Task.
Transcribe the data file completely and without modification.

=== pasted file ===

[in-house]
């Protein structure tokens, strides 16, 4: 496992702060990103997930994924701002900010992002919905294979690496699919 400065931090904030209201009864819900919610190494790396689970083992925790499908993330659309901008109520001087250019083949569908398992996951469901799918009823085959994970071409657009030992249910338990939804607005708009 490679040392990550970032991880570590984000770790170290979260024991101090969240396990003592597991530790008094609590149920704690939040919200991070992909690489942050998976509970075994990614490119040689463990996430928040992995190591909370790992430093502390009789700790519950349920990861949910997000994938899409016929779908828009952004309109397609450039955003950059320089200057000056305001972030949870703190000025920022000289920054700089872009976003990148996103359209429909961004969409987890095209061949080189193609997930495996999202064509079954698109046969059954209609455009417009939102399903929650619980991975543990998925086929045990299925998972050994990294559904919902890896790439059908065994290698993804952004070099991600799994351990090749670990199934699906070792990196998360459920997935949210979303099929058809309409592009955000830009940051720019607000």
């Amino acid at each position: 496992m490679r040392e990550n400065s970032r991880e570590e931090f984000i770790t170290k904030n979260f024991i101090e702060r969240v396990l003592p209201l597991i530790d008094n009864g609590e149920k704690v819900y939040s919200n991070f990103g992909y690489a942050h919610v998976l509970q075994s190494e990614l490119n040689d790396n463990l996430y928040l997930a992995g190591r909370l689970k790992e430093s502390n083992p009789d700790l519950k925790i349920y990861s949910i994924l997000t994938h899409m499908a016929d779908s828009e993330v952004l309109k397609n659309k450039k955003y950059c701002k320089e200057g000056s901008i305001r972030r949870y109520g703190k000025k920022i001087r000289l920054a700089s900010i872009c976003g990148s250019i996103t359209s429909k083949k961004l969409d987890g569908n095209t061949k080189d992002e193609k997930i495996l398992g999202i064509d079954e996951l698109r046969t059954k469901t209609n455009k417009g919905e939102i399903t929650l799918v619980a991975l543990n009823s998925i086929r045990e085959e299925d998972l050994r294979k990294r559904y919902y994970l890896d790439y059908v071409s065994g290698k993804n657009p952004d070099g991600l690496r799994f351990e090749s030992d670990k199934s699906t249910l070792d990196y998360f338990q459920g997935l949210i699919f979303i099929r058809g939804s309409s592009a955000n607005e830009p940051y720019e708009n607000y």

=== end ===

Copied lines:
[in-house]
């Protein structure tokens, strides 16, 4: 496992702060990103997930994924701002900010992002919905294979690496699919 400065931090904030209201009864819900919610190494790396689970083992925790499908993330659309901008109520001087250019083949569908398992996951469901799918009823085959994970071409657009030992249910338990939804607005708009 490679040392990550970032991880570590984000770790170290979260024991101090969240396990003592597991530790008094609590149920704690939040919200991070992909690489942050998976509970075994990614490119040689463990996430928040992995190591909370790992430093502390009789700790519950349920990861949910997000994938899409016929779908828009952004309109397609450039955003950059320089200057000056305001972030949870703190000025920022000289920054700089872009976003990148996103359209429909961004969409987890095209061949080189193609997930495996999202064509079954698109046969059954209609455009417009939102399903929650619980991975543990998925086929045990299925998972050994990294559904919902890896790439059908065994290698993804952004070099991600799994351990090749670990199934699906070792990196998360459920997935949210979303099929058809309409592009955000830009940051720019607000």
């Amino acid at each position: 496992m490679r040392e990550n400065s970032r991880e570590e931090f984000i770790t170290k904030n979260f024991i101090e702060r969240v396990l003592p209201l597991i530790d008094n009864g609590e149920k704690v819900y939040s919200n991070f990103g992909y690489a942050h919610v998976l509970q075994s190494e990614l490119n040689d790396n463990l996430y928040l997930a992995g190591r909370l689970k790992e430093s502390n083992p009789d700790l519950k925790i349920y990861s949910i994924l997000t994938h899409m499908a016929d779908s828009e993330v952004l309109k397609n659309k450039k955003y950059c701002k320089e200057g000056s901008i305001r972030r949870y109520g703190k000025k920022i001087r000289l920054a700089s900010i872009c976003g990148s250019i996103t359209s429909k083949k961004l969409d987890g569908n095209t061949k080189d992002e193609k997930i495996l398992g999202i064509d079954e996951l698109r046969t059954k469901t209609n455009k417009g919905e939102i399903t929650l799918v619980a991975l543990n009823s998925i086929r045990e085959e299925d998972l050994r294979k990294r559904y919902y994970l890896d790439y059908v071409s065994g290698k993804n657009p952004d070099g991600l690496r799994f351990e090749s030992d670990k199934s699906t249910l070792d990196y998360f338990q459920g997935l949210i699919f979303i099929r058809g939804s309409s592009a955000n607005e830009p940051y720019e708009n607000y």